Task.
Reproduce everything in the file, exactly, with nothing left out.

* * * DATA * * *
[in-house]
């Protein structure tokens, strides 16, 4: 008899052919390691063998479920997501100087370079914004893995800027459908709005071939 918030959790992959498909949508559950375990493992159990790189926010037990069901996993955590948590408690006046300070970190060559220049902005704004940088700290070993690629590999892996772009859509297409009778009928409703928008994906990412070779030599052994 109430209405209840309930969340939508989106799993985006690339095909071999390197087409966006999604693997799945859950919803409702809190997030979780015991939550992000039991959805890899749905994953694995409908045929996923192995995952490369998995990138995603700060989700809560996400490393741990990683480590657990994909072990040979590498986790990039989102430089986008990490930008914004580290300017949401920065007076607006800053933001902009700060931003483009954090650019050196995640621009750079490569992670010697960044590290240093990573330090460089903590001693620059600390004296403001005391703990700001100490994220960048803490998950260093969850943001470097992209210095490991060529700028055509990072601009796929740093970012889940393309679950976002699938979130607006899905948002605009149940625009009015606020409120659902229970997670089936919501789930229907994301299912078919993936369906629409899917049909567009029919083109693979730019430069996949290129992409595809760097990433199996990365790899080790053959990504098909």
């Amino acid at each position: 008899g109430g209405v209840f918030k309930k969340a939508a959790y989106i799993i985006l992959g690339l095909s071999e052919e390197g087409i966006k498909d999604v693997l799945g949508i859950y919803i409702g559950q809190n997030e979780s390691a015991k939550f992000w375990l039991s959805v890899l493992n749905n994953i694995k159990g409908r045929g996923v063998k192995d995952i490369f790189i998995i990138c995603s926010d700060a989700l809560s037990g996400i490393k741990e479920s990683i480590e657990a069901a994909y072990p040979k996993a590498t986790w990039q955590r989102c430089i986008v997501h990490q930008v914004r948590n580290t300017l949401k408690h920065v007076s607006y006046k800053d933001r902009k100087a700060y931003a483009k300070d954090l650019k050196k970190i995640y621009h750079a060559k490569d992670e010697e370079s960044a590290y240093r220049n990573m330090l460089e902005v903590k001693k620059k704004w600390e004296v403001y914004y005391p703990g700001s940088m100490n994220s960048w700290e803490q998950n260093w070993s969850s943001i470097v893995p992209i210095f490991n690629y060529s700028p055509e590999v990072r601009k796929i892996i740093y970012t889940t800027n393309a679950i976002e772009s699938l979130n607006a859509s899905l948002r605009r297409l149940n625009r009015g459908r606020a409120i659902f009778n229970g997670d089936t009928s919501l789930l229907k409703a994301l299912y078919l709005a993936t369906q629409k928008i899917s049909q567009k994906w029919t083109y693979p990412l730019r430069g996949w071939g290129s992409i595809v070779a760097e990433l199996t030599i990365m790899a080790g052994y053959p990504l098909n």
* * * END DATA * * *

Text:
[in-house]
């Protein structure tokens, strides 16, 4: 008899052919390691063998479920997501100087370079914004893995800027459908709005071939 918030959790992959498909949508559950375990493992159990790189926010037990069901996993955590948590408690006046300070970190060559220049902005704004940088700290070993690629590999892996772009859509297409009778009928409703928008994906990412070779030599052994 109430209405209840309930969340939508989106799993985006690339095909071999390197087409966006999604693997799945859950919803409702809190997030979780015991939550992000039991959805890899749905994953694995409908045929996923192995995952490369998995990138995603700060989700809560996400490393741990990683480590657990994909072990040979590498986790990039989102430089986008990490930008914004580290300017949401920065007076607006800053933001902009700060931003483009954090650019050196995640621009750079490569992670010697960044590290240093990573330090460089903590001693620059600390004296403001005391703990700001100490994220960048803490998950260093969850943001470097992209210095490991060529700028055509990072601009796929740093970012889940393309679950976002699938979130607006899905948002605009149940625009009015606020409120659902229970997670089936919501789930229907994301299912078919993936369906629409899917049909567009029919083109693979730019430069996949290129992409595809760097990433199996990365790899080790053959990504098909």
């Amino acid at each position: 008899g109430g209405v209840f918030k309930k969340a939508a959790y989106i799993i985006l992959g690339l095909s071999e052919e390197g087409i966006k498909d999604v693997l799945g949508i859950y919803i409702g559950q809190n997030e979780s390691a015991k939550f992000w375990l039991s959805v890899l493992n749905n994953i694995k159990g409908r045929g996923v063998k192995d995952i490369f790189i998995i990138c995603s926010d700060a989700l809560s037990g996400i490393k741990e479920s990683i480590e657990a069901a994909y072990p040979k996993a590498t986790w990039q955590r989102c430089i986008v997501h990490q930008v914004r948590n580290t300017l949401k408690h920065v007076s607006y006046k800053d933001r902009k100087a700060y931003a483009k300070d954090l650019k050196k970190i995640y621009h750079a060559k490569d992670e010697e370079s960044a590290y240093r220049n990573m330090l460089e902005v903590k001693k620059k704004w600390e004296v403001y914004y005391p703990g700001s940088m100490n994220s960048w700290e803490q998950n260093w070993s969850s943001i470097v893995p992209i210095f490991n690629y060529s700028p055509e590999v990072r601009k796929i892996i740093y970012t889940t800027n393309a679950i976002e772009s699938l979130n607006a859509s899905l948002r605009r297409l149940n625009r009015g459908r606020a409120i659902f009778n229970g997670d089936t009928s919501l789930l229907k409703a994301l299912y078919l709005a993936t369906q629409k928008i899917s049909q567009k994906w029919t083109y693979p990412l730019r430069g996949w071939g290129s992409i595809v070779a760097e990433l199996t030599i990365m790899a080790g052994y053959p990504l098909n």